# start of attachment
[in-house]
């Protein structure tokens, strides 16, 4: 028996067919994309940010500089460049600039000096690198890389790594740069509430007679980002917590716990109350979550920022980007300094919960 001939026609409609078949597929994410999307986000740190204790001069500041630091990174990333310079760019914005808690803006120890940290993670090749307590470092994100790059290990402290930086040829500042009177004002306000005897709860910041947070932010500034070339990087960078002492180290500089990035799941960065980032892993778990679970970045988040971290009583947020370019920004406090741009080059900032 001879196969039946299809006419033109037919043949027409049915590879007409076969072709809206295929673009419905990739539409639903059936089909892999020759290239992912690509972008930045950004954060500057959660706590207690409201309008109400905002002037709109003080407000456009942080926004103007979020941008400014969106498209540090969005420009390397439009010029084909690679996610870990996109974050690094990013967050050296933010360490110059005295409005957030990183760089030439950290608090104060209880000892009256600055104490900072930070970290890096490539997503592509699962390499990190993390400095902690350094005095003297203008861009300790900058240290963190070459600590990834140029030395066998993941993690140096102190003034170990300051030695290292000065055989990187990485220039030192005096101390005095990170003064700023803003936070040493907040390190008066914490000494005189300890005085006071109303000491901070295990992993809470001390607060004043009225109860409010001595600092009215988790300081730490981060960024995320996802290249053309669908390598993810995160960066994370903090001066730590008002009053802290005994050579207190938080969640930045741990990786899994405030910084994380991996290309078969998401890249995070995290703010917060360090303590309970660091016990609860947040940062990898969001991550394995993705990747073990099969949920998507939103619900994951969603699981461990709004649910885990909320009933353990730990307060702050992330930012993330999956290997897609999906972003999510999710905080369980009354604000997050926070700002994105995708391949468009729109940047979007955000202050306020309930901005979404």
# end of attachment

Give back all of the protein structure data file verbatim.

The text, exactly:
[in-house]
């Protein structure tokens, strides 16, 4: 028996067919994309940010500089460049600039000096690198890389790594740069509430007679980002917590716990109350979550920022980007300094919960 001939026609409609078949597929994410999307986000740190204790001069500041630091990174990333310079760019914005808690803006120890940290993670090749307590470092994100790059290990402290930086040829500042009177004002306000005897709860910041947070932010500034070339990087960078002492180290500089990035799941960065980032892993778990679970970045988040971290009583947020370019920004406090741009080059900032 001879196969039946299809006419033109037919043949027409049915590879007409076969072709809206295929673009419905990739539409639903059936089909892999020759290239992912690509972008930045950004954060500057959660706590207690409201309008109400905002002037709109003080407000456009942080926004103007979020941008400014969106498209540090969005420009390397439009010029084909690679996610870990996109974050690094990013967050050296933010360490110059005295409005957030990183760089030439950290608090104060209880000892009256600055104490900072930070970290890096490539997503592509699962390499990190993390400095902690350094005095003297203008861009300790900058240290963190070459600590990834140029030395066998993941993690140096102190003034170990300051030695290292000065055989990187990485220039030192005096101390005095990170003064700023803003936070040493907040390190008066914490000494005189300890005085006071109303000491901070295990992993809470001390607060004043009225109860409010001595600092009215988790300081730490981060960024995320996802290249053309669908390598993810995160960066994370903090001066730590008002009053802290005994050579207190938080969640930045741990990786899994405030910084994380991996290309078969998401890249995070995290703010917060360090303590309970660091016990609860947040940062990898969001991550394995993705990747073990099969949920998507939103619900994951969603699981461990709004649910885990909320009933353990730990307060702050992330930012993330999956290997897609999906972003999510999710905080369980009354604000997050926070700002994105995708391949468009729109940047979007955000202050306020309930901005979404």